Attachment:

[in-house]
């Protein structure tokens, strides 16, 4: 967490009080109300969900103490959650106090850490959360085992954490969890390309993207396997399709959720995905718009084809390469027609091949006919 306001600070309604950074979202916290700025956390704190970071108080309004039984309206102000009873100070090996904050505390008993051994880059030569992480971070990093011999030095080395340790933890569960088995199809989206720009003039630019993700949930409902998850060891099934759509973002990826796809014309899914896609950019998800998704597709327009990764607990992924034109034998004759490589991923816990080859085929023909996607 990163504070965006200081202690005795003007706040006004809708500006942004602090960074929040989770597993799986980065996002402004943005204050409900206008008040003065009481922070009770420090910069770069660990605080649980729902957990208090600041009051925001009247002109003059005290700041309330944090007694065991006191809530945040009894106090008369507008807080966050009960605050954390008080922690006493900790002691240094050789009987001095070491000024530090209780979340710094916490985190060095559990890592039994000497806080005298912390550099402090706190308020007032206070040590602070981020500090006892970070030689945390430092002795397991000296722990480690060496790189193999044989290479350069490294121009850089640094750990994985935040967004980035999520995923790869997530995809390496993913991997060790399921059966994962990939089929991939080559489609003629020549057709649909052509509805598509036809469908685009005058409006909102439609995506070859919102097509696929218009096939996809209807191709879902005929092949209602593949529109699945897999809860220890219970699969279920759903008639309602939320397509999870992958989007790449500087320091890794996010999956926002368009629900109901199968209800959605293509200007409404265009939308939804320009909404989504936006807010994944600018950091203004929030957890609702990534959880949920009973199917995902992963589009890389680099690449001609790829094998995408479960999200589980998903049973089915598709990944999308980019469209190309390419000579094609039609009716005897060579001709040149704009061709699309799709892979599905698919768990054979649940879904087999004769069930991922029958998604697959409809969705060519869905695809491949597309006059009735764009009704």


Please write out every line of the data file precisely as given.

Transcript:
[in-house]
């Protein structure tokens, strides 16, 4: 967490009080109300969900103490959650106090850490959360085992954490969890390309993207396997399709959720995905718009084809390469027609091949006919 306001600070309604950074979202916290700025956390704190970071108080309004039984309206102000009873100070090996904050505390008993051994880059030569992480971070990093011999030095080395340790933890569960088995199809989206720009003039630019993700949930409902998850060891099934759509973002990826796809014309899914896609950019998800998704597709327009990764607990992924034109034998004759490589991923816990080859085929023909996607 990163504070965006200081202690005795003007706040006004809708500006942004602090960074929040989770597993799986980065996002402004943005204050409900206008008040003065009481922070009770420090910069770069660990605080649980729902957990208090600041009051925001009247002109003059005290700041309330944090007694065991006191809530945040009894106090008369507008807080966050009960605050954390008080922690006493900790002691240094050789009987001095070491000024530090209780979340710094916490985190060095559990890592039994000497806080005298912390550099402090706190308020007032206070040590602070981020500090006892970070030689945390430092002795397991000296722990480690060496790189193999044989290479350069490294121009850089640094750990994985935040967004980035999520995923790869997530995809390496993913991997060790399921059966994962990939089929991939080559489609003629020549057709649909052509509805598509036809469908685009005058409006909102439609995506070859919102097509696929218009096939996809209807191709879902005929092949209602593949529109699945897999809860220890219970699969279920759903008639309602939320397509999870992958989007790449500087320091890794996010999956926002368009629900109901199968209800959605293509200007409404265009939308939804320009909404989504936006807010994944600018950091203004929030957890609702990534959880949920009973199917995902992963589009890389680099690449001609790829094998995408479960999200589980998903049973089915598709990944999308980019469209190309390419000579094609039609009716005897060579001709040149704009061709699309799709892979599905698919768990054979649940879904087999004769069930991922029958998604697959409809969705060519869905695809491949597309006059009735764009009704």